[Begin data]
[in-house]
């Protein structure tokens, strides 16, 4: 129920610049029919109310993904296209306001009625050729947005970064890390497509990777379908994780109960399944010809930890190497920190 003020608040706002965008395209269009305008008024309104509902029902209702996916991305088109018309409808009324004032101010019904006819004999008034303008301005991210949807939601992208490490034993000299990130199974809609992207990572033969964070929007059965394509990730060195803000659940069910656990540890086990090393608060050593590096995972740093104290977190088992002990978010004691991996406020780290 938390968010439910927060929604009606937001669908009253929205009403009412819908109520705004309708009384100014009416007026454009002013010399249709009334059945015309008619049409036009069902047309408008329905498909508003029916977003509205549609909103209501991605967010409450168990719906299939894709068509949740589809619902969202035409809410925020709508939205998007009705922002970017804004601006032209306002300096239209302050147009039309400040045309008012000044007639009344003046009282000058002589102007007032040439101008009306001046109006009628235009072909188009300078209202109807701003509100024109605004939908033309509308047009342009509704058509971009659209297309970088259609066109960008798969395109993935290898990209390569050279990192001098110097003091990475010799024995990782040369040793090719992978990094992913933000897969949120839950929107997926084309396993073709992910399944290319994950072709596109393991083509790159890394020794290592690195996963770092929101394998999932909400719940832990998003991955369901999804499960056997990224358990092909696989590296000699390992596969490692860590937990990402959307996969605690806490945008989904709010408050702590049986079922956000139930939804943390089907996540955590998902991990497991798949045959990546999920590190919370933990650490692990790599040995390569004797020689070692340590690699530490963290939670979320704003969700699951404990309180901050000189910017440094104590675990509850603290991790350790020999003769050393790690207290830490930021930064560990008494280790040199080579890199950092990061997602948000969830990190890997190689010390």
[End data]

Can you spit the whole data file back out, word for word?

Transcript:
[in-house]
């Protein structure tokens, strides 16, 4: 129920610049029919109310993904296209306001009625050729947005970064890390497509990777379908994780109960399944010809930890190497920190 003020608040706002965008395209269009305008008024309104509902029902209702996916991305088109018309409808009324004032101010019904006819004999008034303008301005991210949807939601992208490490034993000299990130199974809609992207990572033969964070929007059965394509990730060195803000659940069910656990540890086990090393608060050593590096995972740093104290977190088992002990978010004691991996406020780290 938390968010439910927060929604009606937001669908009253929205009403009412819908109520705004309708009384100014009416007026454009002013010399249709009334059945015309008619049409036009069902047309408008329905498909508003029916977003509205549609909103209501991605967010409450168990719906299939894709068509949740589809619902969202035409809410925020709508939205998007009705922002970017804004601006032209306002300096239209302050147009039309400040045309008012000044007639009344003046009282000058002589102007007032040439101008009306001046109006009628235009072909188009300078209202109807701003509100024109605004939908033309509308047009342009509704058509971009659209297309970088259609066109960008798969395109993935290898990209390569050279990192001098110097003091990475010799024995990782040369040793090719992978990094992913933000897969949120839950929107997926084309396993073709992910399944290319994950072709596109393991083509790159890394020794290592690195996963770092929101394998999932909400719940832990998003991955369901999804499960056997990224358990092909696989590296000699390992596969490692860590937990990402959307996969605690806490945008989904709010408050702590049986079922956000139930939804943390089907996540955590998902991990497991798949045959990546999920590190919370933990650490692990790599040995390569004797020689070692340590690699530490963290939670979320704003969700699951404990309180901050000189910017440094104590675990509850603290991790350790020999003769050393790690207290830490930021930064560990008494280790040199080579890199950092990061997602948000969830990190890997190689010390």